## anonymous one year ago solve using laplace transforms y''+2y'+5y=(e^-t)sint

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1. IrishBoy123

got any IV's?

2. anonymous

use identity for laplace diffrential form

3. anonymous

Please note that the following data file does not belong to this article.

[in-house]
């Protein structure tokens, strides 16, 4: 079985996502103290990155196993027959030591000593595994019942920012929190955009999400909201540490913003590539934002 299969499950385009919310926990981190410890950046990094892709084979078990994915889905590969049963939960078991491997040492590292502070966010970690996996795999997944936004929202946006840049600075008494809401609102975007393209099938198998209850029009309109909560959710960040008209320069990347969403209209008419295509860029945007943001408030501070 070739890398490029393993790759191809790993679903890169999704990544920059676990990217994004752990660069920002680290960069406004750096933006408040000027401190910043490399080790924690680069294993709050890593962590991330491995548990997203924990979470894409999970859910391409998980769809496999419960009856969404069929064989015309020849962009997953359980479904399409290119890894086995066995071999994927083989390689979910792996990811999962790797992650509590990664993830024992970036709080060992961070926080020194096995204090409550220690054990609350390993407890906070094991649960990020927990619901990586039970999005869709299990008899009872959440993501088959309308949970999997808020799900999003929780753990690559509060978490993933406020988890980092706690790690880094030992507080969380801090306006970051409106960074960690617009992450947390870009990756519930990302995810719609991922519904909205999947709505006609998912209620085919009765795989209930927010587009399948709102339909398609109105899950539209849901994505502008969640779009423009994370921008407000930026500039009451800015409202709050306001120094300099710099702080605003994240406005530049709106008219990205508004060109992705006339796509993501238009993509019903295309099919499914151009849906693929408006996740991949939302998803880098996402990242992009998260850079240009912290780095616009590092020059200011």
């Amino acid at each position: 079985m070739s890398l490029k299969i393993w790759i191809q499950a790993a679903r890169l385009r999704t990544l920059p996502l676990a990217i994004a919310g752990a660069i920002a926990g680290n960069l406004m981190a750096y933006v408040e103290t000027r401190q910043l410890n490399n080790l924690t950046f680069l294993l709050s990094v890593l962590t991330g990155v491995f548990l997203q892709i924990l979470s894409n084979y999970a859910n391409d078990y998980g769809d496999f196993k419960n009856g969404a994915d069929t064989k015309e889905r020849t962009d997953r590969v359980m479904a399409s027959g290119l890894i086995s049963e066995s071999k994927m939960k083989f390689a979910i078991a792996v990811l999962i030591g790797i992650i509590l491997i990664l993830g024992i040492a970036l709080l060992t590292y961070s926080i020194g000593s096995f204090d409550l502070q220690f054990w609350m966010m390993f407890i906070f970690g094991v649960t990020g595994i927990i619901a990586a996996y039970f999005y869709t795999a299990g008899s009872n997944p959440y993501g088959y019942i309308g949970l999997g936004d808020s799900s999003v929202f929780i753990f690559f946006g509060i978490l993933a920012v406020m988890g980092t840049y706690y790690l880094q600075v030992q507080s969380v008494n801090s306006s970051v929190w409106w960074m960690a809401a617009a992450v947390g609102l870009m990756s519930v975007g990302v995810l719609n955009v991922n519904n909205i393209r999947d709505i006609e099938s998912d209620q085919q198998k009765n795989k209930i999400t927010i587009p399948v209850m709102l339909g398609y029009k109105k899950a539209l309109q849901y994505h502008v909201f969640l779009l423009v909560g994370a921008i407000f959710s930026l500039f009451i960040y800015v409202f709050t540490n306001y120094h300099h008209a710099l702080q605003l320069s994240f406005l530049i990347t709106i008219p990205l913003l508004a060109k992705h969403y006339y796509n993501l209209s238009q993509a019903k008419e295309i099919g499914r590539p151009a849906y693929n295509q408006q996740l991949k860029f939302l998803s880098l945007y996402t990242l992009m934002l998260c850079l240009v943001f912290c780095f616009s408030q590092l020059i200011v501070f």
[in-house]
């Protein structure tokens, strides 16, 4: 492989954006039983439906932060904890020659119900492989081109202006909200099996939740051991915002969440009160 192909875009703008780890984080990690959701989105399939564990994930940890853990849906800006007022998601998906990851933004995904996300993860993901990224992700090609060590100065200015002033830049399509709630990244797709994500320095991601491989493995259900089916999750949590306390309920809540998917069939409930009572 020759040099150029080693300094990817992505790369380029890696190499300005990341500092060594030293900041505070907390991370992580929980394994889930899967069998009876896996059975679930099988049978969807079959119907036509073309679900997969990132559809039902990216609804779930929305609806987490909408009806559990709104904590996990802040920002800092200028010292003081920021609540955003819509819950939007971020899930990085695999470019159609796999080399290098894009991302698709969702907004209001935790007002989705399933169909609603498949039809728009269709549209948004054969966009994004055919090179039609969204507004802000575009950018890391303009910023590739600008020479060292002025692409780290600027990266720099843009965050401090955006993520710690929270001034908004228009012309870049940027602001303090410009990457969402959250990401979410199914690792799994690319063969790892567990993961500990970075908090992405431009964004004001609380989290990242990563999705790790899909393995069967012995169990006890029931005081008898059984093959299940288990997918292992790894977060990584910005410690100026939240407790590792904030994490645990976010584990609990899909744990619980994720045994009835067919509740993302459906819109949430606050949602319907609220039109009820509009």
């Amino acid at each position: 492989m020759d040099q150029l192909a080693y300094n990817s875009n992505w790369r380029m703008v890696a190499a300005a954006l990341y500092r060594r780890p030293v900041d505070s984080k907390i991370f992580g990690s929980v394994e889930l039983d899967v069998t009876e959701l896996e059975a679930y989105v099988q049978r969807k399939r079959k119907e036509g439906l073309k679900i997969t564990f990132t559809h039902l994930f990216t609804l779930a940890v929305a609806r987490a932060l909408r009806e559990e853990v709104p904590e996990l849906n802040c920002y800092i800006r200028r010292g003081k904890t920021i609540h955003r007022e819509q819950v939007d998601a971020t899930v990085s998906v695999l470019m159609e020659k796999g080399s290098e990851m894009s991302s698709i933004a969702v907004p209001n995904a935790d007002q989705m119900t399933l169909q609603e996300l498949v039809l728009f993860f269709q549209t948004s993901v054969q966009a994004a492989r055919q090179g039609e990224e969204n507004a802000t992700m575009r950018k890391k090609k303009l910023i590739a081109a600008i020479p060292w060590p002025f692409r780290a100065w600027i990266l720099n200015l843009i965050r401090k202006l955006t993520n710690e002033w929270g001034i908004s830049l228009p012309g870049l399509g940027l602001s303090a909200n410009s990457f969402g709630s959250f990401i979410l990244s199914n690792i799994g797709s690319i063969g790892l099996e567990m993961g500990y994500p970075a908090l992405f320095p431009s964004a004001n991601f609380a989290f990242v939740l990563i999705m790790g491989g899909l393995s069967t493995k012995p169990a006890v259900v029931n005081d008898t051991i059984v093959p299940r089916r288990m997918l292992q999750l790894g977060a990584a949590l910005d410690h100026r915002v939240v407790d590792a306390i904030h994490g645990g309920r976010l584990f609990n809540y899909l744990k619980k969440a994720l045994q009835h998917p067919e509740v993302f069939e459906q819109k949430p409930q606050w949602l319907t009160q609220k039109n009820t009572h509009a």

$$y" +2y' +5y= e^{-t}sin t$$ $$\mathcal{L}(y"+2y'+5y) = \mathcal {L}(e^{-t}sin(t))$$ The left hand side : $$\mathcal{L}(y") = s^2\mathcal {L}(y) -sy(0)-y'(0) \\\mathcal{L}(y')=s\mathcal{L}(y)-y(0)$$ The $$RHS = \dfrac{1}{(s+1)^2 +1}$$. The expression becomes $$s^2\mathcal {L}(y) -sy(0)-y'(0) +2\mathcal{L}(y)-2y(0) + 5\mathcal{L}(y)= \dfrac{1}{(s+1)^2 +1}$$ From here, you need y(0) and y'(0) to solve for $$\mathcal {L}(y)$$